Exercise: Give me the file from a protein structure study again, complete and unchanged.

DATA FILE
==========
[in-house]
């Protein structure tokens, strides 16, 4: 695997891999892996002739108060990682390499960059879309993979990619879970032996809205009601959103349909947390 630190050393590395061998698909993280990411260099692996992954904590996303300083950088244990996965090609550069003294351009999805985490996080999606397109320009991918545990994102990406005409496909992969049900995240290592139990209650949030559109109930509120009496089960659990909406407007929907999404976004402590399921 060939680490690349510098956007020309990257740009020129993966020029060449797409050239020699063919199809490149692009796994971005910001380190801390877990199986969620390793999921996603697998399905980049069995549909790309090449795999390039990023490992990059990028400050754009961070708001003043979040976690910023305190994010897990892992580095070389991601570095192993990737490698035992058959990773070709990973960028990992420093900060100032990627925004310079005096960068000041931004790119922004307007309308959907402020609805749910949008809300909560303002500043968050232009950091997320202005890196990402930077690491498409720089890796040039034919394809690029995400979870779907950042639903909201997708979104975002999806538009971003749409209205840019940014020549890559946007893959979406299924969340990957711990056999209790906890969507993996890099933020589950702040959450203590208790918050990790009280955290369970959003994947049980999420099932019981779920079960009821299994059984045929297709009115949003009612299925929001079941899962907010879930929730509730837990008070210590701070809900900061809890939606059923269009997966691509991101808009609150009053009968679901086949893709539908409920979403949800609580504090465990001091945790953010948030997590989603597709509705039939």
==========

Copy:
[in-house]
């Protein structure tokens, strides 16, 4: 695997891999892996002739108060990682390499960059879309993979990619879970032996809205009601959103349909947390 630190050393590395061998698909993280990411260099692996992954904590996303300083950088244990996965090609550069003294351009999805985490996080999606397109320009991918545990994102990406005409496909992969049900995240290592139990209650949030559109109930509120009496089960659990909406407007929907999404976004402590399921 060939680490690349510098956007020309990257740009020129993966020029060449797409050239020699063919199809490149692009796994971005910001380190801390877990199986969620390793999921996603697998399905980049069995549909790309090449795999390039990023490992990059990028400050754009961070708001003043979040976690910023305190994010897990892992580095070389991601570095192993990737490698035992058959990773070709990973960028990992420093900060100032990627925004310079005096960068000041931004790119922004307007309308959907402020609805749910949008809300909560303002500043968050232009950091997320202005890196990402930077690491498409720089890796040039034919394809690029995400979870779907950042639903909201997708979104975002999806538009971003749409209205840019940014020549890559946007893959979406299924969340990957711990056999209790906890969507993996890099933020589950702040959450203590208790918050990790009280955290369970959003994947049980999420099932019981779920079960009821299994059984045929297709009115949003009612299925929001079941899962907010879930929730509730837990008070210590701070809900900061809890939606059923269009997966691509991101808009609150009053009968679901086949893709539908409920979403949800609580504090465990001091945790953010948030997590989603597709509705039939």